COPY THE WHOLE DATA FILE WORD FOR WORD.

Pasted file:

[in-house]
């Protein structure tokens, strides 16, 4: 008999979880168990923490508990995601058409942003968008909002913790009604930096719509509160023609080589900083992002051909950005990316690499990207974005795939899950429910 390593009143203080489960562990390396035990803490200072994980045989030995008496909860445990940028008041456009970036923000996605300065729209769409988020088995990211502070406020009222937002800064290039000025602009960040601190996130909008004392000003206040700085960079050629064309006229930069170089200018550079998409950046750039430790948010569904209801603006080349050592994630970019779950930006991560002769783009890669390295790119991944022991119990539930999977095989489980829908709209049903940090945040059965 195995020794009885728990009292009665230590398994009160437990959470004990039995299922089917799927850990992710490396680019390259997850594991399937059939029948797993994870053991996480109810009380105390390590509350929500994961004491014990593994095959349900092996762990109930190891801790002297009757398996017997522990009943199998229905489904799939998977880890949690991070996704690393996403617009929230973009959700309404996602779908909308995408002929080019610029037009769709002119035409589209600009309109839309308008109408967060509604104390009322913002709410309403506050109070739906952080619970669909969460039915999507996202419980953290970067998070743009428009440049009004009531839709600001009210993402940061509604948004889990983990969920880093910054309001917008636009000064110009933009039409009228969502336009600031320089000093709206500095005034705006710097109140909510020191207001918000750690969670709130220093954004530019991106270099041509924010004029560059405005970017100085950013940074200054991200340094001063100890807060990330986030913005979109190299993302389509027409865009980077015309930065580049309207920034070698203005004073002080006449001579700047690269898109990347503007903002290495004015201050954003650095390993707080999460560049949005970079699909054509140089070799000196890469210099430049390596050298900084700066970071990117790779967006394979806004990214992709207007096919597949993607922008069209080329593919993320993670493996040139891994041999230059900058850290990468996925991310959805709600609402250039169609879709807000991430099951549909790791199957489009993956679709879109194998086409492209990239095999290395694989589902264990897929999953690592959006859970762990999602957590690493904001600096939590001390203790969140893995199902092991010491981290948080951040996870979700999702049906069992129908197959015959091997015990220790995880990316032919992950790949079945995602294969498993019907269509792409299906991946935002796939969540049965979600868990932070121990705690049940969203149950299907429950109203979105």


[in-house]
């Protein structure tokens, strides 16, 4: 008999979880168990923490508990995601058409942003968008909002913790009604930096719509509160023609080589900083992002051909950005990316690499990207974005795939899950429910 390593009143203080489960562990390396035990803490200072994980045989030995008496909860445990940028008041456009970036923000996605300065729209769409988020088995990211502070406020009222937002800064290039000025602009960040601190996130909008004392000003206040700085960079050629064309006229930069170089200018550079998409950046750039430790948010569904209801603006080349050592994630970019779950930006991560002769783009890669390295790119991944022991119990539930999977095989489980829908709209049903940090945040059965 195995020794009885728990009292009665230590398994009160437990959470004990039995299922089917799927850990992710490396680019390259997850594991399937059939029948797993994870053991996480109810009380105390390590509350929500994961004491014990593994095959349900092996762990109930190891801790002297009757398996017997522990009943199998229905489904799939998977880890949690991070996704690393996403617009929230973009959700309404996602779908909308995408002929080019610029037009769709002119035409589209600009309109839309308008109408967060509604104390009322913002709410309403506050109070739906952080619970669909969460039915999507996202419980953290970067998070743009428009440049009004009531839709600001009210993402940061509604948004889990983990969920880093910054309001917008636009000064110009933009039409009228969502336009600031320089000093709206500095005034705006710097109140909510020191207001918000750690969670709130220093954004530019991106270099041509924010004029560059405005970017100085950013940074200054991200340094001063100890807060990330986030913005979109190299993302389509027409865009980077015309930065580049309207920034070698203005004073002080006449001579700047690269898109990347503007903002290495004015201050954003650095390993707080999460560049949005970079699909054509140089070799000196890469210099430049390596050298900084700066970071990117790779967006394979806004990214992709207007096919597949993607922008069209080329593919993320993670493996040139891994041999230059900058850290990468996925991310959805709600609402250039169609879709807000991430099951549909790791199957489009993956679709879109194998086409492209990239095999290395694989589902264990897929999953690592959006859970762990999602957590690493904001600096939590001390203790969140893995199902092991010491981290948080951040996870979700999702049906069992129908197959015959091997015990220790995880990316032919992950790949079945995602294969498993019907269509792409299906991946935002796939969540049965979600868990932070121990705690049940969203149950299907429950109203979105």